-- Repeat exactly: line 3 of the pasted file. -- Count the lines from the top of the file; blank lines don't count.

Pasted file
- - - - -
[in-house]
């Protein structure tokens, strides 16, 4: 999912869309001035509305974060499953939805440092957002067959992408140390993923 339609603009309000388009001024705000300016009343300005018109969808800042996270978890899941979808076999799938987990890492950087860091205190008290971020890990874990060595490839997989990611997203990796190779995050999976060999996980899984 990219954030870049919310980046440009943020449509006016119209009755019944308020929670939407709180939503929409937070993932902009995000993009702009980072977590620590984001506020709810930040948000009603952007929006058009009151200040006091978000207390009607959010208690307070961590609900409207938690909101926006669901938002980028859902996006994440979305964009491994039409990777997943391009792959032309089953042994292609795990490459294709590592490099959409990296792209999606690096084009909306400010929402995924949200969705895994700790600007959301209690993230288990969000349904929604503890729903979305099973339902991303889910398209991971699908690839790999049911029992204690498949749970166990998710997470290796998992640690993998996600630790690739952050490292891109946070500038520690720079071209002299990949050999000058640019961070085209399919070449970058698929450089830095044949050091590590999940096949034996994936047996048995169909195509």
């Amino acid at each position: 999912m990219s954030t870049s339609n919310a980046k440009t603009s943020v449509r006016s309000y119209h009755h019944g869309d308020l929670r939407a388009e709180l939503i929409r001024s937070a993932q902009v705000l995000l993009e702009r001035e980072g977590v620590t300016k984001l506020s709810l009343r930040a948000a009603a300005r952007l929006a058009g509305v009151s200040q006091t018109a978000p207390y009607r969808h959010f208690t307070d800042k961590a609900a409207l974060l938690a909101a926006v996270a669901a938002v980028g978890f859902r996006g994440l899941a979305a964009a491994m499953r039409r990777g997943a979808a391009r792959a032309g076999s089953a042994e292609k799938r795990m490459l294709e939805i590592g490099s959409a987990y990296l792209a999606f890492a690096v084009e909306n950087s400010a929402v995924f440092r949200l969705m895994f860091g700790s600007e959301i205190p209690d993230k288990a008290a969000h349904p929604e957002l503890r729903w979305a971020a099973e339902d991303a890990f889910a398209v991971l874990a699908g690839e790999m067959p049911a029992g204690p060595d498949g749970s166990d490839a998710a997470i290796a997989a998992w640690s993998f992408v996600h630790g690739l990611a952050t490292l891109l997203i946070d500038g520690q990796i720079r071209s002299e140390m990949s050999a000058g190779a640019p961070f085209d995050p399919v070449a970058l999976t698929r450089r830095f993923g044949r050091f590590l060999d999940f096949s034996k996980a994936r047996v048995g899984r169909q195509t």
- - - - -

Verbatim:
């Amino acid at each position: 999912m990219s954030t870049s339609n919310a980046k440009t603009s943020v449509r006016s309000y119209h009755h019944g869309d308020l929670r939407a388009e709180l939503i929409r001024s937070a993932q902009v705000l995000l993009e702009r001035e980072g977590v620590t300016k984001l506020s709810l009343r930040a948000a009603a300005r952007l929006a058009g509305v009151s200040q006091t018109a978000p207390y009607r969808h959010f208690t307070d800042k961590a609900a409207l974060l938690a909101a926006v996270a669901a938002v980028g978890f859902r996006g994440l899941a979305a964009a491994m499953r039409r990777g997943a979808a391009r792959a032309g076999s089953a042994e292609k799938r795990m490459l294709e939805i590592g490099s959409a987990y990296l792209a999606f890492a690096v084009e909306n950087s400010a929402v995924f440092r949200l969705m895994f860091g700790s600007e959301i205190p209690d993230k288990a008290a969000h349904p929604e957002l503890r729903w979305a971020a099973e339902d991303a890990f889910a398209v991971l874990a699908g690839e790999m067959p049911a029992g204690p060595d498949g749970s166990d490839a998710a997470i290796a997989a998992w640690s993998f992408v996600h630790g690739l990611a952050t490292l891109l997203i946070d500038g520690q990796i720079r071209s002299e140390m990949s050999a000058g190779a640019p961070f085209d995050p399919v070449a970058l999976t698929r450089r830095f993923g044949r050091f590590l060999d999940f096949s034996k996980a994936r047996v048995g899984r169909q195509t």